Bail: what will change?

Changes to the Bail Act will mean it is even more important to have a lawyer conduct your bail application. If you know somebody who needs to apply for bail, contact us now to begin work on their Application.

After the tragedy in Bourke Street in January, community concern about Bail laws soared.This was a misplaced concern, as it was clear that access to adequate mental health services was really the pressing issue in that case.

Nonetheless, the Government called for an immediate review into Victoria’s Bail laws, and the resulting recommendations may well lead to some significant restrictions on when a person is likely to be granted bail.

The honourable Paul Coghlan QC undertook a review of The Bail Act 1977 and the first Amending Bill has now been passed and is awaiting Royal Assent.

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    The main changes are as follows:

    1. The term ‘show cause’ is being replaced with ‘show compelling reason’. The Explanatory Memorandum explains that the change is being made to ensure that ‘proper weight is given to the onus placed on accused persons’ in these scenarios. This suggests that the Parliament intends that the new wording will be more onerous to overcome for an Applicant for Bail.

    2. Two new Schedules will be inserted into the Act. Schedule 1 will list the offences for which an Applicant must show ‘Exceptional Circumstances’. Schedule 2 will list the offences for which an Applicant must ‘show compelling reason why his or her detention in custody is not justified’. 

    3. The number of offences to which the ‘reverse onus’ tests apply will increase in both categories.

    Schedule 1- exceptional circumstances

    A number of new offences have been added which require an Applicant for Bail to show exceptional circumstances before they can be granted bail.

    If you are charged with a “show compelling reason” offence while on bail for one of those offences (or a schedule 1 offence) , on a Community Corrections Order imposed for such an offence, subject to a summons for such an offence or released on Parole for a Schedule 1 or 2 offence, you will now be required to show exceptional circumstances before you are granted bail.

    Aggravated Home Invasion and Aggravated Carjacking are now in the exceptional circumstances category.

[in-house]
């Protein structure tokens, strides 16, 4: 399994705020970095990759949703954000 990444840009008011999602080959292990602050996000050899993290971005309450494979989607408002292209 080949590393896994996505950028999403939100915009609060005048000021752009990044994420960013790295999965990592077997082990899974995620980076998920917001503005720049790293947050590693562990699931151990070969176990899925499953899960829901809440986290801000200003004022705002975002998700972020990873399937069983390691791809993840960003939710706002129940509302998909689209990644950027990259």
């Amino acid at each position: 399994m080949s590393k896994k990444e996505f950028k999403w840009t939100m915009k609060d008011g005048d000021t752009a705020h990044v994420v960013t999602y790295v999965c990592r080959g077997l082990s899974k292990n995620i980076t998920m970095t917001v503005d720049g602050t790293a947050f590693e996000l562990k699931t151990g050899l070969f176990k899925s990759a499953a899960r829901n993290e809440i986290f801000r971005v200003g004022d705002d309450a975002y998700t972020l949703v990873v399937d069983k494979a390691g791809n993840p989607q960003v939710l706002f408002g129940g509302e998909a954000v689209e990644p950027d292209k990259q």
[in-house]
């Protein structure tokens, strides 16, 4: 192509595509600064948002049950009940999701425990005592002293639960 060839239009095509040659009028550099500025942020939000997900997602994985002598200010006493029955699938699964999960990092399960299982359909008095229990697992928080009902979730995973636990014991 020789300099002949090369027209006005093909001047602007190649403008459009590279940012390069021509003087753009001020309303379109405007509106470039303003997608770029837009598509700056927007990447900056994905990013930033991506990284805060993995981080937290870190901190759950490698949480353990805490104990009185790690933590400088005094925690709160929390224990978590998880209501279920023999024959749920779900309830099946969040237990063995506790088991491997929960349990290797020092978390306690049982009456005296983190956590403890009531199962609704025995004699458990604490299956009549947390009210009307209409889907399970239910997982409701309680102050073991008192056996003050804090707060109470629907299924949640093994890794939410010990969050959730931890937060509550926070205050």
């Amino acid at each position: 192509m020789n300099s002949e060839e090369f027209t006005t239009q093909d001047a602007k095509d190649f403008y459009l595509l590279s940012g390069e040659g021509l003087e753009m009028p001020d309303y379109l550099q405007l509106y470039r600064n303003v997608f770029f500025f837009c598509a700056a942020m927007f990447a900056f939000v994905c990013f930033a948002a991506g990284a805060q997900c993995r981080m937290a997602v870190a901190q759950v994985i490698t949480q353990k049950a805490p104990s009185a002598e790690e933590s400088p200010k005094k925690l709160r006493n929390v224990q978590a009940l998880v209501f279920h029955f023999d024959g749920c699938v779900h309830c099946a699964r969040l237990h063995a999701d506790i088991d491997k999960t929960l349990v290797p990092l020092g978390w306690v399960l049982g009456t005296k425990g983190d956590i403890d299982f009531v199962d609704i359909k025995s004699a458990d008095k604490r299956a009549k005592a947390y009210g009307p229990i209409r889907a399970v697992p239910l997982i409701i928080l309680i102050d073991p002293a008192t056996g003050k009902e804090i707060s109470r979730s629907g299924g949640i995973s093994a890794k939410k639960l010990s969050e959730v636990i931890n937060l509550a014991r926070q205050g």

Schedule 2 - show compelling reason

    In Schedule 2, an Applicant is placed in a ‘show compelling reason’ category if they are alleged to have committed any indictable offence (for example Theft) whilst undergoing a Community Corrections Order. 

    A number of new offences have been included in this category, including:

    Rape and a number of other sexual offences;

    Threat to Kill ‘that is also a family violence offence’;

    Intentionally causing serious injury;

    Culpable driving causing death;

    Dangerous driving causing death or serious injury;

    Dangerous driving whilst pursued by Police;
    Persistent Contravention of Intervention orders or Personal Safety Notices: In the old Act, if you were charged under Section 125A of the Family Violence Protection Act 2008 (persistent contravention) you would not be in a reverse onus position unless the prosecution could satisfy the Court that you had committed a similar offence, or used or threatened violence against the complainant, within the preceding ten years. Now if you are charged under this section you are automatically required to show compelling reason why you should be granted bail.

    The number of Commonwealth offences for which the ‘show compelling reason’ test will apply has also been expanded.

    The changes to the Bail Act will almost definitely result in more people being refused bail, adding to the already significant problem of overcrowding of our prisons, clogged Courts and the failure of Corrections Victoria to bring people to Court in accordance with Court orders.

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